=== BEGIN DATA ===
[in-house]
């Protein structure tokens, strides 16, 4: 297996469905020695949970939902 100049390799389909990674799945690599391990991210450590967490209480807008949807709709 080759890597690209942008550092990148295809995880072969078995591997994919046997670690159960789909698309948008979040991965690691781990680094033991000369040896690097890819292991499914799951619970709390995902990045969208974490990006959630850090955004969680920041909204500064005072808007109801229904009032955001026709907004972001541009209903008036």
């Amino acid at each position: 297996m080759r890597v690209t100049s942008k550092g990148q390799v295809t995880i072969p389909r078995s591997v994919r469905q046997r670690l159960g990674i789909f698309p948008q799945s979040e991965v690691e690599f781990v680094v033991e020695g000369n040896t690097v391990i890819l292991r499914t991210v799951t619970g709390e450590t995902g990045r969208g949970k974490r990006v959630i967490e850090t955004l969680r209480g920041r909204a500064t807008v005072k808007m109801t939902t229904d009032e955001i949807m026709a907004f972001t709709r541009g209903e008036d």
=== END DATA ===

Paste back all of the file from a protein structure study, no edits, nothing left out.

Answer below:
[in-house]
């Protein structure tokens, strides 16, 4: 297996469905020695949970939902 100049390799389909990674799945690599391990991210450590967490209480807008949807709709 080759890597690209942008550092990148295809995880072969078995591997994919046997670690159960789909698309948008979040991965690691781990680094033991000369040896690097890819292991499914799951619970709390995902990045969208974490990006959630850090955004969680920041909204500064005072808007109801229904009032955001026709907004972001541009209903008036």
């Amino acid at each position: 297996m080759r890597v690209t100049s942008k550092g990148q390799v295809t995880i072969p389909r078995s591997v994919r469905q046997r670690l159960g990674i789909f698309p948008q799945s979040e991965v690691e690599f781990v680094v033991e020695g000369n040896t690097v391990i890819l292991r499914t991210v799951t619970g709390e450590t995902g990045r969208g949970k974490r990006v959630i967490e850090t955004l969680r209480g920041r909204a500064t807008v005072k808007m109801t939902t229904d009032e955001i949807m026709a907004f972001t709709r541009g209903e008036d």